Have you noticed that triangles are used in manmade structures? Perhaps there is a good reason for this? 'Test a Triangle' and see how rigid triangles are.

Cut a square of paper into three pieces as shown. Now,can you use the 3 pieces to make a large triangle, a parallelogram and the square again?

Make a flower design using the same shape made out of different sizes of paper.

Using a loop of string stretched around three of your fingers, what different triangles can you make? Draw them and sort them into groups.

Can you work out what shape is made by folding in this way? Why not create some patterns using this shape but in different sizes?

Make an equilateral triangle by folding paper and use it to make patterns of your own.

Have a go at making a few of these shapes from paper in different sizes. What patterns can you create?

What do these two triangles have in common? How are they related?

What is the total area of the four outside triangles which are outlined in red in this arrangement of squares inside each other?

If you can post the triangle with either the blue or yellow colour face up, how many ways can it be posted altogether?

The graph below is an oblique coordinate system based on 60 degree angles. It was drawn on isometric paper. What kinds of triangles do these points form?

In how many ways can you fit two of these yellow triangles together? Can you predict the number of ways two blue triangles can be fitted together?

This ladybird is taking a walk round a triangle. Can you see how much he has turned when he gets back to where he started?

Vincent and Tara are making triangles with the class construction set. They have a pile of strips of different lengths. How many different triangles can they make?

What do you think is the same about these two Logic Blocks? What others do you think go with them in the set?

Draw three straight lines to separate these shapes into four groups - each group must contain one of each shape.

Sara and Will were sorting some pictures of shapes on cards. "I'll collect the circles," said Sara. "I'll take the red ones," answered Will. Can you see any cards they would both want?

Can you each work out what shape you have part of on your card? What will the rest of it look like?

Can you sketch triangles that fit in the cells in this grid? Which ones are impossible? How do you know?

Using different numbers of sticks, how many different triangles are you able to make? Can you make any rules about the numbers of sticks that make the most triangles?

Explore the triangles that can be made with seven sticks of the same length.

The large rectangle is divided into a series of smaller quadrilaterals and triangles. Can you untangle what fractional part is represented by each of the shapes?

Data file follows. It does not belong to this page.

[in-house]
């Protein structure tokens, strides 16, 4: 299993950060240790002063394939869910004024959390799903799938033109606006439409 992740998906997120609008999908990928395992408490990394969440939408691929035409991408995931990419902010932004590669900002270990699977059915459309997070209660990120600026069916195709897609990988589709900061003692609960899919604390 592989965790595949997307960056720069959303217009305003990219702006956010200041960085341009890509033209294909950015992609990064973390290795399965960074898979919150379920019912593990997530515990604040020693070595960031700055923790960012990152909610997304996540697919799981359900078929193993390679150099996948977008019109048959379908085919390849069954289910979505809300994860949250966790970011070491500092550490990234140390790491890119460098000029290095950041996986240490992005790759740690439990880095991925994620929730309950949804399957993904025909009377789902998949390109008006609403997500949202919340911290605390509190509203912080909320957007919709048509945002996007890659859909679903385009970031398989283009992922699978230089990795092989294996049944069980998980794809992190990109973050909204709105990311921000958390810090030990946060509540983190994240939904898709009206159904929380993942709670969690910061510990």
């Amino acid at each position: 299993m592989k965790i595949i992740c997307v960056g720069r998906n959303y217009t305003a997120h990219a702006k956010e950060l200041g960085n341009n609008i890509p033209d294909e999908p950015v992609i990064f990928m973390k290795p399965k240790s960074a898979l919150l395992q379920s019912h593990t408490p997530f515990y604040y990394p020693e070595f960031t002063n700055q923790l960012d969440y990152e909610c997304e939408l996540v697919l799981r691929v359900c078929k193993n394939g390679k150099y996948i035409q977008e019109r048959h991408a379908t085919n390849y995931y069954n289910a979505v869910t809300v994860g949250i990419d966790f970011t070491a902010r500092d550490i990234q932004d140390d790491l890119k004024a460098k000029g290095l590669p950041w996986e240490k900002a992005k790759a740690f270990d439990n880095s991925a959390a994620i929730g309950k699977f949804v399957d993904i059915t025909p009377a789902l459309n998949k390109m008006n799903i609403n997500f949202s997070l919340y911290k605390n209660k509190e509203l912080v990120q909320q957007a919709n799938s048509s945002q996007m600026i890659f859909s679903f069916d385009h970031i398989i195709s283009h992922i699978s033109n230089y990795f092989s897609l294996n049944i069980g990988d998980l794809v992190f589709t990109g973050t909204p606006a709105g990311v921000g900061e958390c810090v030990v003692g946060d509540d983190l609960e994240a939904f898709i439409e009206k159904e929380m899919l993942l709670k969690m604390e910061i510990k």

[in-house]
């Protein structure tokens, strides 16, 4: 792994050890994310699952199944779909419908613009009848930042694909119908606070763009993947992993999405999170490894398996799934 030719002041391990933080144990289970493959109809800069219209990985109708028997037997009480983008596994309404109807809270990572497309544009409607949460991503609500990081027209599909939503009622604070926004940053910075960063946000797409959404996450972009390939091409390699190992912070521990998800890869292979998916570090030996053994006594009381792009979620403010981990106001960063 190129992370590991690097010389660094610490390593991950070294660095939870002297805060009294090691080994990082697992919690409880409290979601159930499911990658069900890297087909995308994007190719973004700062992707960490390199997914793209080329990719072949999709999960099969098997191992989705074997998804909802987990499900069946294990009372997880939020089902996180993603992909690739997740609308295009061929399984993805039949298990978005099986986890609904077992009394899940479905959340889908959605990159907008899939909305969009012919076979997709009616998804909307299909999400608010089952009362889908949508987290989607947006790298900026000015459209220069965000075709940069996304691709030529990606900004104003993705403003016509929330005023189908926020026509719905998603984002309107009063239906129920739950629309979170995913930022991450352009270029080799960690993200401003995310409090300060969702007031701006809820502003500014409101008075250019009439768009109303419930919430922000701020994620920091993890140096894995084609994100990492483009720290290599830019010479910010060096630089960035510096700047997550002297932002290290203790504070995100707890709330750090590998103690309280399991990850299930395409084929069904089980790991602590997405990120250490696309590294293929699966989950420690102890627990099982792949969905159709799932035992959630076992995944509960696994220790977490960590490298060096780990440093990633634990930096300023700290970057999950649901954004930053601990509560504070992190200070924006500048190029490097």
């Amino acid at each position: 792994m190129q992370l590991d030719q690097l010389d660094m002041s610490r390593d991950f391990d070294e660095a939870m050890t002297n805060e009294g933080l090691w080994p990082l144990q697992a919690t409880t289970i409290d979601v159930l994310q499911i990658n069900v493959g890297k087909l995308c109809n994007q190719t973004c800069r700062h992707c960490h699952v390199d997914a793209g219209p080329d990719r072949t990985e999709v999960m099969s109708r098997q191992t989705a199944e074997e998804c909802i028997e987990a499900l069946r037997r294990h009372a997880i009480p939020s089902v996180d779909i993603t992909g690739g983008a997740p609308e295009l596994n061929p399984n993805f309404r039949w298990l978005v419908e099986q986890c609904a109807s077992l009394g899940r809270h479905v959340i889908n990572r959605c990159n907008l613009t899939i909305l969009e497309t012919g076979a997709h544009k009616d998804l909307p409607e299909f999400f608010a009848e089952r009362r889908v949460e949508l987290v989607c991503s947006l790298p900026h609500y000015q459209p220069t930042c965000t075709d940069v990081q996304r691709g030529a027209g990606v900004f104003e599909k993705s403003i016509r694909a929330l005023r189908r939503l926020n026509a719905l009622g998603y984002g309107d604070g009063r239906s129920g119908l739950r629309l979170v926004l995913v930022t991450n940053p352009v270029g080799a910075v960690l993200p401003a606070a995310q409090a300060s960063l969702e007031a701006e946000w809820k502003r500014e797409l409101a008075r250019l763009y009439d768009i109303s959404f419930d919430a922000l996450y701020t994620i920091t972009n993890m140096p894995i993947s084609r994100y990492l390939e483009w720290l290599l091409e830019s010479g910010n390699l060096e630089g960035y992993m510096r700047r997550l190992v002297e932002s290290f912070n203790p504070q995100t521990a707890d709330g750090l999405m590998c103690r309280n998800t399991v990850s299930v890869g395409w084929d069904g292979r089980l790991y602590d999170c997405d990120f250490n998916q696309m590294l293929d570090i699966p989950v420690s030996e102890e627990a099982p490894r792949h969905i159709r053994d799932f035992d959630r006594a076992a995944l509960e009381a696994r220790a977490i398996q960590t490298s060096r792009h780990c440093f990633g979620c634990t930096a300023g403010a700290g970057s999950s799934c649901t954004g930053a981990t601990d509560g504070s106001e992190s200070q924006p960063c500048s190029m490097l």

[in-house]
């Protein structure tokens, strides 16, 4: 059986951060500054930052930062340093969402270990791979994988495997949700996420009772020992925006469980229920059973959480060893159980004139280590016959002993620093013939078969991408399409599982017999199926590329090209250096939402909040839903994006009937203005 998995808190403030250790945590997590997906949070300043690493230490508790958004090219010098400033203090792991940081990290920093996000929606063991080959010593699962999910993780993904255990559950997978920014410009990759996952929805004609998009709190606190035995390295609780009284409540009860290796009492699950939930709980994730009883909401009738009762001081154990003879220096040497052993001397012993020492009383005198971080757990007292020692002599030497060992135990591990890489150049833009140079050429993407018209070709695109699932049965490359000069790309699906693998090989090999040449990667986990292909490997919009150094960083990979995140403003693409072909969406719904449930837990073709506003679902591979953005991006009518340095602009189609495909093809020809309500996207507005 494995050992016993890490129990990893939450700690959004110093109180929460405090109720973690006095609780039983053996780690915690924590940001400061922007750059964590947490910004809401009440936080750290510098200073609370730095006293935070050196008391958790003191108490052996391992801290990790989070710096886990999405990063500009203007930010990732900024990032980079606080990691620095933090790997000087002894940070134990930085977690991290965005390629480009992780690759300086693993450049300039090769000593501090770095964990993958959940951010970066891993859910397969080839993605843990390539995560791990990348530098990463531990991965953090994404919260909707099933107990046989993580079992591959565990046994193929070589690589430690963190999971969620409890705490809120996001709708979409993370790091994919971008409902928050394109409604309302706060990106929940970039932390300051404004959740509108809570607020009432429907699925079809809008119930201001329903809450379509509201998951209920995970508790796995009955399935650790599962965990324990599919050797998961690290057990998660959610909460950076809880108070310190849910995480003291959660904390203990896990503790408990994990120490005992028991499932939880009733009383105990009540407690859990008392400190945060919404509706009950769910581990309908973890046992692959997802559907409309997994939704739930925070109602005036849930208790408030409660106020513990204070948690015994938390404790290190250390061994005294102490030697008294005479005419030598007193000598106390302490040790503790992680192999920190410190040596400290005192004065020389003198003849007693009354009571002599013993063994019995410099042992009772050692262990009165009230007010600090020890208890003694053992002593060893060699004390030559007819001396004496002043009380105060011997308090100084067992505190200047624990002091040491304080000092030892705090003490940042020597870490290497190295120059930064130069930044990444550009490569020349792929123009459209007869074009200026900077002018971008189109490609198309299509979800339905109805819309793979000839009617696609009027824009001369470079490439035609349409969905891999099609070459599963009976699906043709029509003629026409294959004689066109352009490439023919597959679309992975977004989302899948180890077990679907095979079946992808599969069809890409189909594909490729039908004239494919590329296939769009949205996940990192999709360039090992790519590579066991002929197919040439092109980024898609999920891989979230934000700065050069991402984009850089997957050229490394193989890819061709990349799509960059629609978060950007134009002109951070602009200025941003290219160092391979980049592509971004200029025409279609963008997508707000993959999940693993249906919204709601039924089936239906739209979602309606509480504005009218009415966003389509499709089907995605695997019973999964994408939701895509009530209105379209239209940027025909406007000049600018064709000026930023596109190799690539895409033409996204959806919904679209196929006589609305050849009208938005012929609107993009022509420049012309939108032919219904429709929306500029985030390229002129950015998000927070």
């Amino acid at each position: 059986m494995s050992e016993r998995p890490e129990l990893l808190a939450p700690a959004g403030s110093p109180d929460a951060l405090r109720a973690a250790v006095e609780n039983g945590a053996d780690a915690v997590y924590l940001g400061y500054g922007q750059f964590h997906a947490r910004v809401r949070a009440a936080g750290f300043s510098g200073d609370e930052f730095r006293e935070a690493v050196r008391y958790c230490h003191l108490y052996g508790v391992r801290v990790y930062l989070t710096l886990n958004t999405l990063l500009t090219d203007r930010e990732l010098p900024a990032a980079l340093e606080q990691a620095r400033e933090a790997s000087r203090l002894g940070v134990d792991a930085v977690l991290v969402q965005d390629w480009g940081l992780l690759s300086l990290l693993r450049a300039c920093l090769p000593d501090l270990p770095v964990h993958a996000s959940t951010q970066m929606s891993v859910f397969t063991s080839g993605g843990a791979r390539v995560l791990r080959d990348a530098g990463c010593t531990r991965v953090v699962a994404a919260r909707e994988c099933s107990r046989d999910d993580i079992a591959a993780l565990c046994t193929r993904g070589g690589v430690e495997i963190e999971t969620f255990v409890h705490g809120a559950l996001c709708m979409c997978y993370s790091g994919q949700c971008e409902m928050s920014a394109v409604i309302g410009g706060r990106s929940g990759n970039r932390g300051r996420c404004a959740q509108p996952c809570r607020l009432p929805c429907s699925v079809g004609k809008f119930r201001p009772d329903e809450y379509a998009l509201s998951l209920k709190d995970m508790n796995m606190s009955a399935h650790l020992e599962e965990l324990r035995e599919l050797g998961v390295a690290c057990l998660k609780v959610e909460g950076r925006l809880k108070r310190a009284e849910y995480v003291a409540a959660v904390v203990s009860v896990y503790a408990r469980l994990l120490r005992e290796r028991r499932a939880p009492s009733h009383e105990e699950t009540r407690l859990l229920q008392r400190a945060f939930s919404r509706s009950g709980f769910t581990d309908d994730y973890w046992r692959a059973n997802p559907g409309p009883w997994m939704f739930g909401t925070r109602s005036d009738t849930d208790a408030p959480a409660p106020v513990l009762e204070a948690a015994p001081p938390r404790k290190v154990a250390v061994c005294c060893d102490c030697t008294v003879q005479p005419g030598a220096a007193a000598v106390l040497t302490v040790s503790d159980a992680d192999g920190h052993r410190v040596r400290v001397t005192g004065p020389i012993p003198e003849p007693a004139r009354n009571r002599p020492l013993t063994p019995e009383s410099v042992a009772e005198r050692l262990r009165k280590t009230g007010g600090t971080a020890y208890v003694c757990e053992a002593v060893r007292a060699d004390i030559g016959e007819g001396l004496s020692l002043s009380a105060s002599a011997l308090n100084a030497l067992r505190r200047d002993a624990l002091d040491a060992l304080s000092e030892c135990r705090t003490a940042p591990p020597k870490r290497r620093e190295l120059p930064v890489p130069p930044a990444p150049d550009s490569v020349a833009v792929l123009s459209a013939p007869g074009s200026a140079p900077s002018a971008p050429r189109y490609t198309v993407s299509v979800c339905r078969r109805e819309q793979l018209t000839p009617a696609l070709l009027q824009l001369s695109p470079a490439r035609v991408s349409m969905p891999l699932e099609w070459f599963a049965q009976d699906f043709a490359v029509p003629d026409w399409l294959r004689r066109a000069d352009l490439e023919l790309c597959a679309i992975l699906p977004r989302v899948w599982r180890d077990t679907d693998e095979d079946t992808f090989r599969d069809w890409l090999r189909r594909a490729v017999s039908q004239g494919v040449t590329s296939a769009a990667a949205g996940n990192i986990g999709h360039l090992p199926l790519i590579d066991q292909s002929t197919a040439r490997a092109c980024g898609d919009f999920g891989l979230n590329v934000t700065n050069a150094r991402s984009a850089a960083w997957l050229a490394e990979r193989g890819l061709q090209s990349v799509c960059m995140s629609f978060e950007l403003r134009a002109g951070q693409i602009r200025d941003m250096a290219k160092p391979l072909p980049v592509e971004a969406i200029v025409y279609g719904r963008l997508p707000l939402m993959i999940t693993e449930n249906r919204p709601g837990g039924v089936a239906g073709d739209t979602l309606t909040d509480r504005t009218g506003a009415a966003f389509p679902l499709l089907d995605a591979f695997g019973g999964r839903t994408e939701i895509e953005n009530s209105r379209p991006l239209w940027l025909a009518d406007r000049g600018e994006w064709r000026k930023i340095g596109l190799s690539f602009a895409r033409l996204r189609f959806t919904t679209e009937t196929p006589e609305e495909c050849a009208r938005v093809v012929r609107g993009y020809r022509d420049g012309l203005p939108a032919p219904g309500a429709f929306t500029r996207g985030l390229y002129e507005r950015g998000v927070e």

Can you sort these triangles into three different families and explain how you did it?

Can you make the most extraordinary, the most amazing, the most unusual patterns/designs from these triangles which are made in a special way?

Try continuing these patterns made from triangles. Can you create your own repeating pattern?

Watch this "Notes on a Triangle" film. Can you recreate parts of the film using cut-out triangles?

This practical problem challenges you to create shapes and patterns with two different types of triangle. You could even try overlapping them.

This interactivity allows you to sort logic blocks by dragging their images.

You have pitched your tent (the red triangle) on an island. Can you move it to the position shown by the purple triangle making sure you obey the rules?

The ancient Egyptians were said to make right-angled triangles using a rope with twelve equal sections divided by knots. What other triangles could you make if you had a rope like this?

Here is a selection of different shapes. Can you work out which ones are triangles, and why?

What does the overlap of these two shapes look like? Try picturing it in your head and then use the interactivity to test your prediction.

Can you find out how the 6-triangle shape is transformed in these tessellations? Will the tessellations go on for ever? Why or why not?

This problem challenges you to work out what fraction of the whole area of these pictures is taken up by various shapes.

Find all the different shapes that can be made by joining five equilateral triangles edge to edge.

Can you help the children find the two triangles which have the lengths of two sides numerically equal to their areas?

Can you make these equilateral triangles fit together to cover the paper without any gaps between them? Can you tessellate isosceles triangles?

How many different ways can you find to join three equilateral triangles together? Can you convince us that you have found them all?

Explore ways of colouring this set of triangles. Can you make symmetrical patterns?

Can you dissect an equilateral triangle into 6 smaller ones? What number of smaller equilateral triangles is it NOT possible to dissect a larger equilateral triangle into?

How would you move the bands on the pegboard to alter these shapes?

This article for teachers suggests activities based on pegboards, from pattern generation to finding all possible triangles, for example.

How many triangles can you make using sticks that are 3cm, 4cm and 5cm long?

How many different triangles can you draw on the dotty grid which each have one dot in the middle?

Use the interactivity to find all the different right-angled triangles you can make by just moving one corner of the starting triangle.

The triangles in these sets are similar - can you work out the lengths of the sides which have question marks?